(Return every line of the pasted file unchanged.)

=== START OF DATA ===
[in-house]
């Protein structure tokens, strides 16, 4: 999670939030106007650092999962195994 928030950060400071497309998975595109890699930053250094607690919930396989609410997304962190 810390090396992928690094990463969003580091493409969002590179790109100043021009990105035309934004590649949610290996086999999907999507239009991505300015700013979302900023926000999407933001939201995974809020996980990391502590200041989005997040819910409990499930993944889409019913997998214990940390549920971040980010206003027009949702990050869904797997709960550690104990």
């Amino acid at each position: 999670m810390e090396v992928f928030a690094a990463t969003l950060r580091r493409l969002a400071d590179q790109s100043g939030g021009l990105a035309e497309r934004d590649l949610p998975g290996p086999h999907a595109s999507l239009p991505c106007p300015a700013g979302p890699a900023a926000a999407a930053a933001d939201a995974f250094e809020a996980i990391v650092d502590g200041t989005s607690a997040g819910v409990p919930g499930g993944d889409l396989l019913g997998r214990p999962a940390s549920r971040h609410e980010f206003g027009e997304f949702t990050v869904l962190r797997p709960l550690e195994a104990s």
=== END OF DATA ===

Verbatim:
[in-house]
């Protein structure tokens, strides 16, 4: 999670939030106007650092999962195994 928030950060400071497309998975595109890699930053250094607690919930396989609410997304962190 810390090396992928690094990463969003580091493409969002590179790109100043021009990105035309934004590649949610290996086999999907999507239009991505300015700013979302900023926000999407933001939201995974809020996980990391502590200041989005997040819910409990499930993944889409019913997998214990940390549920971040980010206003027009949702990050869904797997709960550690104990």
């Amino acid at each position: 999670m810390e090396v992928f928030a690094a990463t969003l950060r580091r493409l969002a400071d590179q790109s100043g939030g021009l990105a035309e497309r934004d590649l949610p998975g290996p086999h999907a595109s999507l239009p991505c106007p300015a700013g979302p890699a900023a926000a999407a930053a933001d939201a995974f250094e809020a996980i990391v650092d502590g200041t989005s607690a997040g819910v409990p919930g499930g993944d889409l396989l019913g997998r214990p999962a940390s549920r971040h609410e980010f206003g027009e997304f949702t990050v869904l962190r797997p709960l550690e195994a104990s």